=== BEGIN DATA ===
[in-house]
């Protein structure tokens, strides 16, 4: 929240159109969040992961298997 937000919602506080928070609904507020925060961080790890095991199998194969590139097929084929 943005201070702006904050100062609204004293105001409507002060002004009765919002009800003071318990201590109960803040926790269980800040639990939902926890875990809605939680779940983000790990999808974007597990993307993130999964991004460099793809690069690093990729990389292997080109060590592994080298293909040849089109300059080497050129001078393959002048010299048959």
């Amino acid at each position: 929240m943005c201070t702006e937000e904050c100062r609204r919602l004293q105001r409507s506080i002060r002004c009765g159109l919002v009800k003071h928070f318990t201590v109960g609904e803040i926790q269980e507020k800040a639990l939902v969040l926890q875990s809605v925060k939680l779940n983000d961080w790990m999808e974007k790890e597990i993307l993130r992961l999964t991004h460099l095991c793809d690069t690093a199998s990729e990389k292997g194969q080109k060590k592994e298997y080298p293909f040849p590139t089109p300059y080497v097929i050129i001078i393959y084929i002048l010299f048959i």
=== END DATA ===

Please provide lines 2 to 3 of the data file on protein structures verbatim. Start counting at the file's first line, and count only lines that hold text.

């Protein structure tokens, strides 16, 4: 929240159109969040992961298997 937000919602506080928070609904507020925060961080790890095991199998194969590139097929084929 943005201070702006904050100062609204004293105001409507002060002004009765919002009800003071318990201590109960803040926790269980800040639990939902926890875990809605939680779940983000790990999808974007597990993307993130999964991004460099793809690069690093990729990389292997080109060590592994080298293909040849089109300059080497050129001078393959002048010299048959």
């Amino acid at each position: 929240m943005c201070t702006e937000e904050c100062r609204r919602l004293q105001r409507s506080i002060r002004c009765g159109l919002v009800k003071h928070f318990t201590v109960g609904e803040i926790q269980e507020k800040a639990l939902v969040l926890q875990s809605v925060k939680l779940n983000d961080w790990m999808e974007k790890e597990i993307l993130r992961l999964t991004h460099l095991c793809d690069t690093a199998s990729e990389k292997g194969q080109k060590k592994e298997y080298p293909f040849p590139t089109p300059y080497v097929i050129i001078i393959y084929i002048l010299f048959i």